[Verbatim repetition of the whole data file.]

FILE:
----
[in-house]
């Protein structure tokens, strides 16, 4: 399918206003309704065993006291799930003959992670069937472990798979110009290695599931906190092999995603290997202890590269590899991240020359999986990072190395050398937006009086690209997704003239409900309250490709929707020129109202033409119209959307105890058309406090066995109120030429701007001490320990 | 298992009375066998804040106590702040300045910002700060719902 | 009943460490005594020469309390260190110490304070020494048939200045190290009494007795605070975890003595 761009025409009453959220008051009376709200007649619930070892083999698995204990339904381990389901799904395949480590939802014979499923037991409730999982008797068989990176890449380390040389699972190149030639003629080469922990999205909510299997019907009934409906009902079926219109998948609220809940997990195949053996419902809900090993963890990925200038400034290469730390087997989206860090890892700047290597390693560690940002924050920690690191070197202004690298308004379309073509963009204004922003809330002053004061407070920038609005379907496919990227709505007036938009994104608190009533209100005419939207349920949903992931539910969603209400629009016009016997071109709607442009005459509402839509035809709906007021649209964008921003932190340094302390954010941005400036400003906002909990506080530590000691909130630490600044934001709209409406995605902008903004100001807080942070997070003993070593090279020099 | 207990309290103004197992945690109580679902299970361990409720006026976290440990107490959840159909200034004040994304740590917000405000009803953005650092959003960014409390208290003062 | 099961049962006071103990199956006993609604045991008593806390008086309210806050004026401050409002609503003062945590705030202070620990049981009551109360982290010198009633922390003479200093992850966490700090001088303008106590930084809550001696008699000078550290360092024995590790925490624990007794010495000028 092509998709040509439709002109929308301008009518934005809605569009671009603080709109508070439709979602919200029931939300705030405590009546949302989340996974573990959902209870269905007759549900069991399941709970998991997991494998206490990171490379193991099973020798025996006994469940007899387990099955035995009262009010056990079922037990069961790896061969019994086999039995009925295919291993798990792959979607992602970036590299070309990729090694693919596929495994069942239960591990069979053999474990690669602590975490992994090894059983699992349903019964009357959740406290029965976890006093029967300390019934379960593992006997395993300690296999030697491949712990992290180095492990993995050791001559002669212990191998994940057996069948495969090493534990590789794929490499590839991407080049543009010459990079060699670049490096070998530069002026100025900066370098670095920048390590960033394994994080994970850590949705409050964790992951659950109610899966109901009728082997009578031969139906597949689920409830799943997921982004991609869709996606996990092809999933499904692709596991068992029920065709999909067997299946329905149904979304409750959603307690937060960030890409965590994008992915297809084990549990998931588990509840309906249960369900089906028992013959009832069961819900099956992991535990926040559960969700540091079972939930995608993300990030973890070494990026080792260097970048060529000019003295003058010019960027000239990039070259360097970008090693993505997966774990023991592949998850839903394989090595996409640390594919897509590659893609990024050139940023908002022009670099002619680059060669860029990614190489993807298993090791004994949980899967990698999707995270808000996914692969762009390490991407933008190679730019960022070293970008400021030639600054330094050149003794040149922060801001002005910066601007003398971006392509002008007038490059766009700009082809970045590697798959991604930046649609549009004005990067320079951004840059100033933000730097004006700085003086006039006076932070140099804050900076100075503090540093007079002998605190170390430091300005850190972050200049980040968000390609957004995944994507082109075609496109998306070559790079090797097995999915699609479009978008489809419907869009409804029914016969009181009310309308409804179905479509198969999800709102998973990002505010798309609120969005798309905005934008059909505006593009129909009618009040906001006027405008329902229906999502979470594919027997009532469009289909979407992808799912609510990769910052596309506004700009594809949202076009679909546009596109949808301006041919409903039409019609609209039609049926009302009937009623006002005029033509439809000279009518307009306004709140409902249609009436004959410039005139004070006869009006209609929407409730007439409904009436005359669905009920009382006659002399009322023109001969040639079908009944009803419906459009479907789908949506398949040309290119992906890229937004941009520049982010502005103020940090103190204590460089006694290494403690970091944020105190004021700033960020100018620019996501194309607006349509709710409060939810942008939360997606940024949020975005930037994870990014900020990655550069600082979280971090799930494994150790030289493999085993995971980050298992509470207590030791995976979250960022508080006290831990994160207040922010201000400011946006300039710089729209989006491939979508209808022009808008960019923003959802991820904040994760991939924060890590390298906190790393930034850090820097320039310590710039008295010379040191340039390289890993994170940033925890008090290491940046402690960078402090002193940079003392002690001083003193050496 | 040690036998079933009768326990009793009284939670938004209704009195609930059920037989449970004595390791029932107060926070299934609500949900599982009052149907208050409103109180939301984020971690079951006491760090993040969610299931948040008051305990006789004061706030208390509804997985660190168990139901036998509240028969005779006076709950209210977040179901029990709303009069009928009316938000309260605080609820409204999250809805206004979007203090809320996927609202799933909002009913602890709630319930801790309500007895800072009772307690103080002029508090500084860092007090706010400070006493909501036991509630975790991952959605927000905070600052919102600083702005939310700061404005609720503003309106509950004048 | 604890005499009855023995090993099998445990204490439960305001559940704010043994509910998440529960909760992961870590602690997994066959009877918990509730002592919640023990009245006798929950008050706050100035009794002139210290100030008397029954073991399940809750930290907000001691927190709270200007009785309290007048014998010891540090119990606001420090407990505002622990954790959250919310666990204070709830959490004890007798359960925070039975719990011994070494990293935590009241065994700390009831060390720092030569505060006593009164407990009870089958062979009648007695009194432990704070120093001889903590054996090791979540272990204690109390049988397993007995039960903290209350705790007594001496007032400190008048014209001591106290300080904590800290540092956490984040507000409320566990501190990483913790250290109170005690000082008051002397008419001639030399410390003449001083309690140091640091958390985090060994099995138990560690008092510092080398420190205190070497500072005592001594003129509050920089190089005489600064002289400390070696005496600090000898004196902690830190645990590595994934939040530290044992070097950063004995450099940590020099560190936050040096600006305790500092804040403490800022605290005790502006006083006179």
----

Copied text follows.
[in-house]
């Protein structure tokens, strides 16, 4: 399918206003309704065993006291799930003959992670069937472990798979110009290695599931906190092999995603290997202890590269590899991240020359999986990072190395050398937006009086690209997704003239409900309250490709929707020129109202033409119209959307105890058309406090066995109120030429701007001490320990 | 298992009375066998804040106590702040300045910002700060719902 | 009943460490005594020469309390260190110490304070020494048939200045190290009494007795605070975890003595 761009025409009453959220008051009376709200007649619930070892083999698995204990339904381990389901799904395949480590939802014979499923037991409730999982008797068989990176890449380390040389699972190149030639003629080469922990999205909510299997019907009934409906009902079926219109998948609220809940997990195949053996419902809900090993963890990925200038400034290469730390087997989206860090890892700047290597390693560690940002924050920690690191070197202004690298308004379309073509963009204004922003809330002053004061407070920038609005379907496919990227709505007036938009994104608190009533209100005419939207349920949903992931539910969603209400629009016009016997071109709607442009005459509402839509035809709906007021649209964008921003932190340094302390954010941005400036400003906002909990506080530590000691909130630490600044934001709209409406995605902008903004100001807080942070997070003993070593090279020099 | 207990309290103004197992945690109580679902299970361990409720006026976290440990107490959840159909200034004040994304740590917000405000009803953005650092959003960014409390208290003062 | 099961049962006071103990199956006993609604045991008593806390008086309210806050004026401050409002609503003062945590705030202070620990049981009551109360982290010198009633922390003479200093992850966490700090001088303008106590930084809550001696008699000078550290360092024995590790925490624990007794010495000028 092509998709040509439709002109929308301008009518934005809605569009671009603080709109508070439709979602919200029931939300705030405590009546949302989340996974573990959902209870269905007759549900069991399941709970998991997991494998206490990171490379193991099973020798025996006994469940007899387990099955035995009262009010056990079922037990069961790896061969019994086999039995009925295919291993798990792959979607992602970036590299070309990729090694693919596929495994069942239960591990069979053999474990690669602590975490992994090894059983699992349903019964009357959740406290029965976890006093029967300390019934379960593992006997395993300690296999030697491949712990992290180095492990993995050791001559002669212990191998994940057996069948495969090493534990590789794929490499590839991407080049543009010459990079060699670049490096070998530069002026100025900066370098670095920048390590960033394994994080994970850590949705409050964790992951659950109610899966109901009728082997009578031969139906597949689920409830799943997921982004991609869709996606996990092809999933499904692709596991068992029920065709999909067997299946329905149904979304409750959603307690937060960030890409965590994008992915297809084990549990998931588990509840309906249960369900089906028992013959009832069961819900099956992991535990926040559960969700540091079972939930995608993300990030973890070494990026080792260097970048060529000019003295003058010019960027000239990039070259360097970008090693993505997966774990023991592949998850839903394989090595996409640390594919897509590659893609990024050139940023908002022009670099002619680059060669860029990614190489993807298993090791004994949980899967990698999707995270808000996914692969762009390490991407933008190679730019960022070293970008400021030639600054330094050149003794040149922060801001002005910066601007003398971006392509002008007038490059766009700009082809970045590697798959991604930046649609549009004005990067320079951004840059100033933000730097004006700085003086006039006076932070140099804050900076100075503090540093007079002998605190170390430091300005850190972050200049980040968000390609957004995944994507082109075609496109998306070559790079090797097995999915699609479009978008489809419907869009409804029914016969009181009310309308409804179905479509198969999800709102998973990002505010798309609120969005798309905005934008059909505006593009129909009618009040906001006027405008329902229906999502979470594919027997009532469009289909979407992808799912609510990769910052596309506004700009594809949202076009679909546009596109949808301006041919409903039409019609609209039609049926009302009937009623006002005029033509439809000279009518307009306004709140409902249609009436004959410039005139004070006869009006209609929407409730007439409904009436005359669905009920009382006659002399009322023109001969040639079908009944009803419906459009479907789908949506398949040309290119992906890229937004941009520049982010502005103020940090103190204590460089006694290494403690970091944020105190004021700033960020100018620019996501194309607006349509709710409060939810942008939360997606940024949020975005930037994870990014900020990655550069600082979280971090799930494994150790030289493999085993995971980050298992509470207590030791995976979250960022508080006290831990994160207040922010201000400011946006300039710089729209989006491939979508209808022009808008960019923003959802991820904040994760991939924060890590390298906190790393930034850090820097320039310590710039008295010379040191340039390289890993994170940033925890008090290491940046402690960078402090002193940079003392002690001083003193050496 | 040690036998079933009768326990009793009284939670938004209704009195609930059920037989449970004595390791029932107060926070299934609500949900599982009052149907208050409103109180939301984020971690079951006491760090993040969610299931948040008051305990006789004061706030208390509804997985660190168990139901036998509240028969005779006076709950209210977040179901029990709303009069009928009316938000309260605080609820409204999250809805206004979007203090809320996927609202799933909002009913602890709630319930801790309500007895800072009772307690103080002029508090500084860092007090706010400070006493909501036991509630975790991952959605927000905070600052919102600083702005939310700061404005609720503003309106509950004048 | 604890005499009855023995090993099998445990204490439960305001559940704010043994509910998440529960909760992961870590602690997994066959009877918990509730002592919640023990009245006798929950008050706050100035009794002139210290100030008397029954073991399940809750930290907000001691927190709270200007009785309290007048014998010891540090119990606001420090407990505002622990954790959250919310666990204070709830959490004890007798359960925070039975719990011994070494990293935590009241065994700390009831060390720092030569505060006593009164407990009870089958062979009648007695009194432990704070120093001889903590054996090791979540272990204690109390049988397993007995039960903290209350705790007594001496007032400190008048014209001591106290300080904590800290540092956490984040507000409320566990501190990483913790250290109170005690000082008051002397008419001639030399410390003449001083309690140091640091958390985090060994099995138990560690008092510092080398420190205190070497500072005592001594003129509050920089190089005489600064002289400390070696005496600090000898004196902690830190645990590595994934939040530290044992070097950063004995450099940590020099560190936050040096600006305790500092804040403490800022605290005790502006006083006179």